After nearly a decade of back and forth with the Securities and Exchange Commission, active exchange-traded funds arrived with the ability to shield their portfolio holdings.
About 15 funds debuted this year from mutual fund families T. Rowe Price, Fidelity, and American Century, and from ETF developers Blue Tractor and Precidian. Some of the new ETFs replicate popular mutual funds. New ETFs include T. Rowe’s Blue Chip Growth ETF (TCHP), Dividend Growth ETF (TDVG), Equity Income ETF (TEQI) and Growth Stock ETF (TGRW), Fidelity’s Blue Chip Growth ETF (FBCV), Fidelity Blue Chip Value ETF (FBCG) and American Century Focused Dynamic Growth ETF (FDG).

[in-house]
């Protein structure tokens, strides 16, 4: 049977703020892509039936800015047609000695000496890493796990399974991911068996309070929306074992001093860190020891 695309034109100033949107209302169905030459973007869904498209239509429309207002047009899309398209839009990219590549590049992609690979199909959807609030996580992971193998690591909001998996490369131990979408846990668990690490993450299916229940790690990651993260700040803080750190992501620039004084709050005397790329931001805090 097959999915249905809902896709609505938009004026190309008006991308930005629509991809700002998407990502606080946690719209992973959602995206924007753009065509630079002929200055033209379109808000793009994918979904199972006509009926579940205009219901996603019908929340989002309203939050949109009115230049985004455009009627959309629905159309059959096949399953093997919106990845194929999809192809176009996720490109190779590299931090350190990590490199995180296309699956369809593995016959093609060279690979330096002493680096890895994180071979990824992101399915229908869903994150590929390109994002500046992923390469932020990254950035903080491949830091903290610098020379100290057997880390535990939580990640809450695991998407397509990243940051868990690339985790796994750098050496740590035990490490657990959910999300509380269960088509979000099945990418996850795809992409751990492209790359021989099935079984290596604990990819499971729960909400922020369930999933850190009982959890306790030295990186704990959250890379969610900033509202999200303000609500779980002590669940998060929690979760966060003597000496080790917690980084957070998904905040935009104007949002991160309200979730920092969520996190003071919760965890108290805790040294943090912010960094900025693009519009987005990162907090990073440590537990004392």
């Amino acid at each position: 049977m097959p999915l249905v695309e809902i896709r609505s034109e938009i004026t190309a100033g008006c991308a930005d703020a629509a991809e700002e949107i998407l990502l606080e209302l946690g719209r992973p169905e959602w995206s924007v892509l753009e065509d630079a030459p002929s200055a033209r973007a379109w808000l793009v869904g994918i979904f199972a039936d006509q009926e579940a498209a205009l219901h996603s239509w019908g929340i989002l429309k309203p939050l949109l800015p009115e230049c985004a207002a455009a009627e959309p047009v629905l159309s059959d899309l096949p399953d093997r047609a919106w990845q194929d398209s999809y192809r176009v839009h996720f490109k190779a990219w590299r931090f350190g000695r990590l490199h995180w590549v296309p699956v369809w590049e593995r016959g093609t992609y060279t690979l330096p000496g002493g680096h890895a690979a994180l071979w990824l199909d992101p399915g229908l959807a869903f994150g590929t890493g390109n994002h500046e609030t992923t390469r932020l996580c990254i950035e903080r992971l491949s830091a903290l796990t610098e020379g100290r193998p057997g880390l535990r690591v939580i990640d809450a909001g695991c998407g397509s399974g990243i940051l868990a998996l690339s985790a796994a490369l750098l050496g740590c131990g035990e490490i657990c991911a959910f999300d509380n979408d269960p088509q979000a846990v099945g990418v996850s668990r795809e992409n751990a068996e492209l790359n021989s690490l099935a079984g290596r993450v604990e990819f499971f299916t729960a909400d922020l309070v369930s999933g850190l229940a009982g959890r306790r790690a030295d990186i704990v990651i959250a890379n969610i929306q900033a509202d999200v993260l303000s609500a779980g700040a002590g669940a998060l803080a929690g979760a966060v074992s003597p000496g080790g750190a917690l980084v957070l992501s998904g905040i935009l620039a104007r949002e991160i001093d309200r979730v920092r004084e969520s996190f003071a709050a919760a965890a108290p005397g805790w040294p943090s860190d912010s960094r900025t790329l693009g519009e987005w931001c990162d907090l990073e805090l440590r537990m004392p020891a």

The funds provide investors a chance to access these popular strategies in an ETF form to reap the benefit of ETF’s tax efficiency. One possibility that users should be aware of when using these ETFs is the chance for capital gains, but they aren’t likely to be as big as mutual funds.
Just because there are non-transparent ETFs doesn’t mean the mutual fund counterparts are going away. Not at all. There are situations when a mutual fund can be more appropriate than an ETF. For some qualified accounts, tax efficiency become irrelevant and mutual funds still hold some operational advantages. These new active ETFs simply offer investors flexibility and more options.
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